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Why did Ethereum implement a hard fork?Dec. 28, 2017, 8:59 a.m. GMT
To fund the development process of Ethereum project, the community launched the Decentralized Autonomous Organization, popularly known as DAO. The DAO had an objective to provide a new decentralized business model for organizing both commercial and non-profit enterprises for Ethereum. It was, needless to say, created on the Ethereum blockchain, and had no conventional management structure or board of directors. Think of it essentially as a humanless venture capital firm which allows investors to make all the decisions through smart contracts. Anybody could be a part of the venture capital by buying tokens of the chain. In June 2016, the DAO smart contract was hacked.
By the time of the attack, DAO had raised around $150 million and is considered to be the biggest crowd funding effort in the blockchain history. And then on June 17th 2016, a hacker started draining funds from the contract taking advantage of a loophole in the DAO code. While the core developers who designed and run Ethereum didn’t really have anything to do with the DAO, they were left to deal with the mess. They managed to stop the theft and move the funds to a safe smart contract.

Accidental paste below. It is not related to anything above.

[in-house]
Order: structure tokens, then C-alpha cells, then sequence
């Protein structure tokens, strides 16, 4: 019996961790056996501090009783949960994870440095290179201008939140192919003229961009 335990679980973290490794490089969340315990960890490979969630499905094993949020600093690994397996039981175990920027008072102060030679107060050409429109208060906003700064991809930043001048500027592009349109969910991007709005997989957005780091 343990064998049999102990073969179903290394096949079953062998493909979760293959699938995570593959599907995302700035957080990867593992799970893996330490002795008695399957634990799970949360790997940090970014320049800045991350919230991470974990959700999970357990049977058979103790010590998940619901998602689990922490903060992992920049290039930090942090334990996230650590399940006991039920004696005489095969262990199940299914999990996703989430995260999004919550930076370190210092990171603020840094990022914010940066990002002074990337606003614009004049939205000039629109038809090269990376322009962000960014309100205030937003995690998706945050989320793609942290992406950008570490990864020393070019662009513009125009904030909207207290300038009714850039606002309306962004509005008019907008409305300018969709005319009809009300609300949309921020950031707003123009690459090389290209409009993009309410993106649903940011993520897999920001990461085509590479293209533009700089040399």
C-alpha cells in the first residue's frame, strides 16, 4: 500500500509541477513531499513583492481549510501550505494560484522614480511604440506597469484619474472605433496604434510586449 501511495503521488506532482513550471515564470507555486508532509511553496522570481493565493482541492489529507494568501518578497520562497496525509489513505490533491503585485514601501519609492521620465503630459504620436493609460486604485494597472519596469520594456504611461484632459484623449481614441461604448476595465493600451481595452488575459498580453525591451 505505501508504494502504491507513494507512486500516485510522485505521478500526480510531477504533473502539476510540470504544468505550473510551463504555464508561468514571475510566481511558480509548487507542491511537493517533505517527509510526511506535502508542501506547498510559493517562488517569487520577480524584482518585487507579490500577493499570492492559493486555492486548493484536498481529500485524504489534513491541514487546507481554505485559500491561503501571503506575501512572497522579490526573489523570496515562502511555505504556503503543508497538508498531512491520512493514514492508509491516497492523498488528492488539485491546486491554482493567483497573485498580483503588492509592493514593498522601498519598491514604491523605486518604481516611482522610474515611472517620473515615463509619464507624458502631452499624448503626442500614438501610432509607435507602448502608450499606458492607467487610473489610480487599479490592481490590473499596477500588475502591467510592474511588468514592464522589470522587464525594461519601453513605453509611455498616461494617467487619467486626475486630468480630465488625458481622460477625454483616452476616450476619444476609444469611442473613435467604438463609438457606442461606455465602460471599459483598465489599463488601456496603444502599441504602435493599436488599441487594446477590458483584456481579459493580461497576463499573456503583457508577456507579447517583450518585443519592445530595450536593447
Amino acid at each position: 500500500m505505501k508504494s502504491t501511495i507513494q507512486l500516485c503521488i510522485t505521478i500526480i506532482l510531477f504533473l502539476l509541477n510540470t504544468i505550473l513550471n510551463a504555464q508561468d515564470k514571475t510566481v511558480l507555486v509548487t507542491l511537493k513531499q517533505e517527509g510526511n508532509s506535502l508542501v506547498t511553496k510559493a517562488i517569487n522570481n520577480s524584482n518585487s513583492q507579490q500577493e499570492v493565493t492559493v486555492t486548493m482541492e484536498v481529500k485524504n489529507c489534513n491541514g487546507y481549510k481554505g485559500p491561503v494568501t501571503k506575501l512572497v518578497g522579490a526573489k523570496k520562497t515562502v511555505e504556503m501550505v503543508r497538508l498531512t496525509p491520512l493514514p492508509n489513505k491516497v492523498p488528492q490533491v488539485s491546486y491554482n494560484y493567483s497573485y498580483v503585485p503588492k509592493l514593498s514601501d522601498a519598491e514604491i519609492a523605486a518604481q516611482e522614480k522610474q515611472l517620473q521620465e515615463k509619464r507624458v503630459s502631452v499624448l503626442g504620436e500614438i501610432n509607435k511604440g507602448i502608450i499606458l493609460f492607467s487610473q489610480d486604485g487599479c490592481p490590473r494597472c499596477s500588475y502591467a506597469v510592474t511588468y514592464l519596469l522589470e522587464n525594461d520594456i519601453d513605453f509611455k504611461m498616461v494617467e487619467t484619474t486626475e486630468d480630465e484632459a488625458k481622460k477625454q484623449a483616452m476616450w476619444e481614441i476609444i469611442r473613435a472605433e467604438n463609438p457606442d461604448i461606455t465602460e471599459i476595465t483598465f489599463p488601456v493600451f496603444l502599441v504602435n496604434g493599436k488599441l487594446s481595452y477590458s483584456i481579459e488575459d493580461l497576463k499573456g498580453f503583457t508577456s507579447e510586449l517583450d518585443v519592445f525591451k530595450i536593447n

By that time, the hacker had already amassed around $50 million. To reverse the attack, the Ethereum community unilaterally made a decision to hard fork the Ethereum network. By hard forking the network, the state of the network was reverted to the previous day and transactions were rolled back. Though this hard fork was introduced for genuine reasons, it goes against the true spirit of decentralization. This resulted in resistance against hard fork and some miners decided to keep mining on the original chain which resulted in the creation of Ethereum Classic.
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